Armenia: Stories on the genocide I

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There is no space for casual conversation these days in Yerevan; talking about the weather seems inappropriate and insensitive. Today I met Victoria, an Armenian woman in her seventies, from Greece.  Like us she was booked on a Yerevan city tour organized by travel agency Hyur. I like to attend their day trips as they are very popular with diaspora Armenians. It is a great way to meet Armenians from all corners of the world and spent the day walking and talking with them.  It is a pleasant way to gather their stories. Victoria told it was her first time in Armenia and being here was a heartfelt wish come true. She arrived just yesterday, anxious because she came all by herself but filled with anticipation.  And this was her story:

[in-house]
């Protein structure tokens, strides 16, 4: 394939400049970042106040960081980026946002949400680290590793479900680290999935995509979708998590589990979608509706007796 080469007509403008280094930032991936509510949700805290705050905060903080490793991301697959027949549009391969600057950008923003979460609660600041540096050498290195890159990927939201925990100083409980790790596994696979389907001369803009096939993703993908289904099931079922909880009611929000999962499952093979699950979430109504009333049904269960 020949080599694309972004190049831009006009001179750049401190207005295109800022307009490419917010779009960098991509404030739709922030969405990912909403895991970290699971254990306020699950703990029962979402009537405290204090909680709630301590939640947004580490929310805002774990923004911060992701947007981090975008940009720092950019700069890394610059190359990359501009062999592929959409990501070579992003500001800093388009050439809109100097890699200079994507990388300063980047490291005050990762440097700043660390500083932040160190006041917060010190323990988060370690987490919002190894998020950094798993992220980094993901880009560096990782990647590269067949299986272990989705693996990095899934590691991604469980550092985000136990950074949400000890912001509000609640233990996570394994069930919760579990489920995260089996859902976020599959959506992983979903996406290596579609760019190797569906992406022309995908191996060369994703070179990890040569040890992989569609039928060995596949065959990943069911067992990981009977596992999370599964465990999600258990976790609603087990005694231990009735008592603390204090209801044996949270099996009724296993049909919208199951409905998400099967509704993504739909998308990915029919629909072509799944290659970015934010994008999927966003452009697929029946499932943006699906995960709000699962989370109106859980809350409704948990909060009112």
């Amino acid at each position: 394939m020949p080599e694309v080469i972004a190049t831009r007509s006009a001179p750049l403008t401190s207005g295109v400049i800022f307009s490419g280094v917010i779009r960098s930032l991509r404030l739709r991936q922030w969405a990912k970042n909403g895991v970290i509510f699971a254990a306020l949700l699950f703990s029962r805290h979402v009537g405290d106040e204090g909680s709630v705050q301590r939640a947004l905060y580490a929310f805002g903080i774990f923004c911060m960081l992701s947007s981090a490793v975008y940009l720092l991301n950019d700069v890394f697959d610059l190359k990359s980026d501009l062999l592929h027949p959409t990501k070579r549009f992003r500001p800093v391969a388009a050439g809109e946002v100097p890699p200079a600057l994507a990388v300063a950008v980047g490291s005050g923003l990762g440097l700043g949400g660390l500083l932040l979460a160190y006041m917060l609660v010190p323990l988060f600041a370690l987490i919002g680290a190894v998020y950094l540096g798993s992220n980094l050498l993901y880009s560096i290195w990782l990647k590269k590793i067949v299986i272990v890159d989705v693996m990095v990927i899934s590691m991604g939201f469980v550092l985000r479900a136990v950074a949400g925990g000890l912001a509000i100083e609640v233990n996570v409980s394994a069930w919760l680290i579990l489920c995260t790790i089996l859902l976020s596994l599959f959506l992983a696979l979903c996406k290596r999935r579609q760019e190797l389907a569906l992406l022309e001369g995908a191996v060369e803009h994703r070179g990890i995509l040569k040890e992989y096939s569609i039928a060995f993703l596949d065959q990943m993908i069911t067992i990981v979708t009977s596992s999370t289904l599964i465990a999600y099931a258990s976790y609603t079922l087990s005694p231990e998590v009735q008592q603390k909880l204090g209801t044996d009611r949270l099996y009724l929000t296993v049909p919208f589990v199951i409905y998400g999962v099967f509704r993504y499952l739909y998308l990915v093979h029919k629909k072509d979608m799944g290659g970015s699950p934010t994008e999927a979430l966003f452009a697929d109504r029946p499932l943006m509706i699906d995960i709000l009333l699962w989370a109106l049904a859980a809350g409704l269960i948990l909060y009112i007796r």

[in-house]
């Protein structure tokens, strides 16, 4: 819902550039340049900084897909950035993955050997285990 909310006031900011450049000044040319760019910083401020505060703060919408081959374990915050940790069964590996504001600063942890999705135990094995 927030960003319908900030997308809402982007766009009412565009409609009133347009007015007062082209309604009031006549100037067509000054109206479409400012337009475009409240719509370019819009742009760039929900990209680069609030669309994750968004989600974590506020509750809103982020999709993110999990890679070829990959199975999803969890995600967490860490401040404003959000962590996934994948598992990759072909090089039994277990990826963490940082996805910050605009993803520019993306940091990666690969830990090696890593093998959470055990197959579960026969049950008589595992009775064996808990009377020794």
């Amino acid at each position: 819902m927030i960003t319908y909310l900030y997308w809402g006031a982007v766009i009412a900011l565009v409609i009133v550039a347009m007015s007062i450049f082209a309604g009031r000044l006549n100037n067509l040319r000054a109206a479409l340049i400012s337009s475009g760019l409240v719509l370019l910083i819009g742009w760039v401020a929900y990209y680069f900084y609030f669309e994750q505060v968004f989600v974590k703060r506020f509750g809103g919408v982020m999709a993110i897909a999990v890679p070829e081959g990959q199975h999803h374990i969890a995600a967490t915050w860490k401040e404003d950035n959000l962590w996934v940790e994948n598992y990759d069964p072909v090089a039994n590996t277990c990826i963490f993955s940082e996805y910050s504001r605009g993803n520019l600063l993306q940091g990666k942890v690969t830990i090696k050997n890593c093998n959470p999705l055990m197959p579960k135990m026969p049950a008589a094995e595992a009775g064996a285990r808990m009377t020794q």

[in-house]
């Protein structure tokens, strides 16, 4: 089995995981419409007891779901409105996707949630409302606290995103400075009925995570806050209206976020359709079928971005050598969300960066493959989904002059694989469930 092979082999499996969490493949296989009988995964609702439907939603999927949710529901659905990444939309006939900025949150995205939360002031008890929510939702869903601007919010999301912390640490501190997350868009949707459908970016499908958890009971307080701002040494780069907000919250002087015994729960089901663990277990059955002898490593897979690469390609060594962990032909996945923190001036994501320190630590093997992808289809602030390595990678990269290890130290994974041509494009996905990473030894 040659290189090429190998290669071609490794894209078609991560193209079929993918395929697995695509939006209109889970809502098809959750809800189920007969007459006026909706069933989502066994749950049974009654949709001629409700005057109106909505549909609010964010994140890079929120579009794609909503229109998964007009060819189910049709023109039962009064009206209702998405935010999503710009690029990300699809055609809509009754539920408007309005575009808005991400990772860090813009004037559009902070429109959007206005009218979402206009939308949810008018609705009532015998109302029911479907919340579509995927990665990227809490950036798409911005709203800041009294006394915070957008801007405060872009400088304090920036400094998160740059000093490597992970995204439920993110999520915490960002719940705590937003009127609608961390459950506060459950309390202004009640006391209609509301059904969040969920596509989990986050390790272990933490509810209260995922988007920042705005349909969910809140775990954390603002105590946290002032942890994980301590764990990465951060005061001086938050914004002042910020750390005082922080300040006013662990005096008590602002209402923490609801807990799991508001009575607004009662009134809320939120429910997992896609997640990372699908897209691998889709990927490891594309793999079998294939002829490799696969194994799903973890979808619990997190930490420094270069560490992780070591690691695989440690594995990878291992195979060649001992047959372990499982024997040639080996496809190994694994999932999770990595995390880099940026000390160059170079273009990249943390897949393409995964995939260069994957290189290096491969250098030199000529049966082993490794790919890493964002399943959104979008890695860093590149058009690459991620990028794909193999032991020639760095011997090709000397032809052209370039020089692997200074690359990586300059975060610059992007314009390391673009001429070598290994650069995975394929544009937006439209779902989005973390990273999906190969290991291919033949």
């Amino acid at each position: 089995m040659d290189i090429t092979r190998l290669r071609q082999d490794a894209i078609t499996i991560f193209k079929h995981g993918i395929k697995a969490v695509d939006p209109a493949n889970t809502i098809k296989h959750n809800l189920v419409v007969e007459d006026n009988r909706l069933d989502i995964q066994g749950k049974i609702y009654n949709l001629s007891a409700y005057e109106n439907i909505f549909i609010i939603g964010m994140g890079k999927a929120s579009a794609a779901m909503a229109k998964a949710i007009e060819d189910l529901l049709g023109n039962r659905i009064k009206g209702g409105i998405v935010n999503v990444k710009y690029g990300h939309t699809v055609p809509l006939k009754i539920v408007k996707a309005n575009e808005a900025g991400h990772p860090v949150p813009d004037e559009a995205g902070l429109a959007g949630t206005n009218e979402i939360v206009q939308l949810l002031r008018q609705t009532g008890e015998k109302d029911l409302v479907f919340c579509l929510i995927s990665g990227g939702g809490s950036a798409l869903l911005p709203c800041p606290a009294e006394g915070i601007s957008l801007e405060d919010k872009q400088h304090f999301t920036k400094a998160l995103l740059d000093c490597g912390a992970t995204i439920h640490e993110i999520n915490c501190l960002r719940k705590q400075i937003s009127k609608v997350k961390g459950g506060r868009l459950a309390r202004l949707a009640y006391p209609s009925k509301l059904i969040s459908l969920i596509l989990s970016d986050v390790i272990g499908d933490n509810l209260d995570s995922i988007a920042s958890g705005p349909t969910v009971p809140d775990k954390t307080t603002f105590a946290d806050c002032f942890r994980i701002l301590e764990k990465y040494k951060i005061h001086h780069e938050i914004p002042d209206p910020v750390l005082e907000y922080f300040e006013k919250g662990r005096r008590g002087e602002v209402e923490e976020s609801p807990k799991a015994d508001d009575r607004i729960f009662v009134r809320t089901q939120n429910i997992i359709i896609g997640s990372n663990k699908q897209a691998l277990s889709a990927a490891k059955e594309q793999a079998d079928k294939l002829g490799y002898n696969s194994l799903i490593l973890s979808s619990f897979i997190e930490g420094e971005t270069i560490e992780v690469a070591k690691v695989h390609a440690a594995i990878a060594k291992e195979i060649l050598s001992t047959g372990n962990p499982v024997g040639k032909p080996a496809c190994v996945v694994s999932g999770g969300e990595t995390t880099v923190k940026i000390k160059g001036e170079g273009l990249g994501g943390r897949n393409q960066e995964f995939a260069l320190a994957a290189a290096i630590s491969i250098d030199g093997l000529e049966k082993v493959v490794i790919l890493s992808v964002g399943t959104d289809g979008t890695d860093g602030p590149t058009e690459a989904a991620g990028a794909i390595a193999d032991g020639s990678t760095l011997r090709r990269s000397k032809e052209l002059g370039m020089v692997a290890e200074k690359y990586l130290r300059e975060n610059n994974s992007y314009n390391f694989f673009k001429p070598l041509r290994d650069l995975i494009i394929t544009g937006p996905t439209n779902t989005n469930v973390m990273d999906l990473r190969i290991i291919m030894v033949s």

‘I live in Athens now and all my life I dreamed of coming here, but I didn’t get the chance until now. I wanted to come with a group but that didn’t work out and then my daughter booked this trip for me. She organized everything so I could go before I get to old to do this. So I am here by myself now. I wanted to come here as a tribute to my father – God rest his soul. My father survived the massacres when he was only ten years old. With his mother and baby sister, he walked all the way from their village in Turkey to Deir ez Zor in the Syrian dessert. My grandfather was already killed by the Turks. It is from Syria that they fled further and settled in Sudan. It is in Khartoum that I was born and lived a good life. There was a vibrant Armenian community there with its own church, school and social club. But in the 1970’s things changed and we were once more forced to leave. We went to Cyprus and later moved from there to Athens, Greece. I am happy to be in Armenia now and on the 24th I will commemorate my grandfather and celebrate the strength and courage of my grandmother. I will remember my father who survived as a child. I truly hope there will come an end to all extremism, from all sides – it kills people for nothing, for nothing at all. It doesn’t bring any good.’

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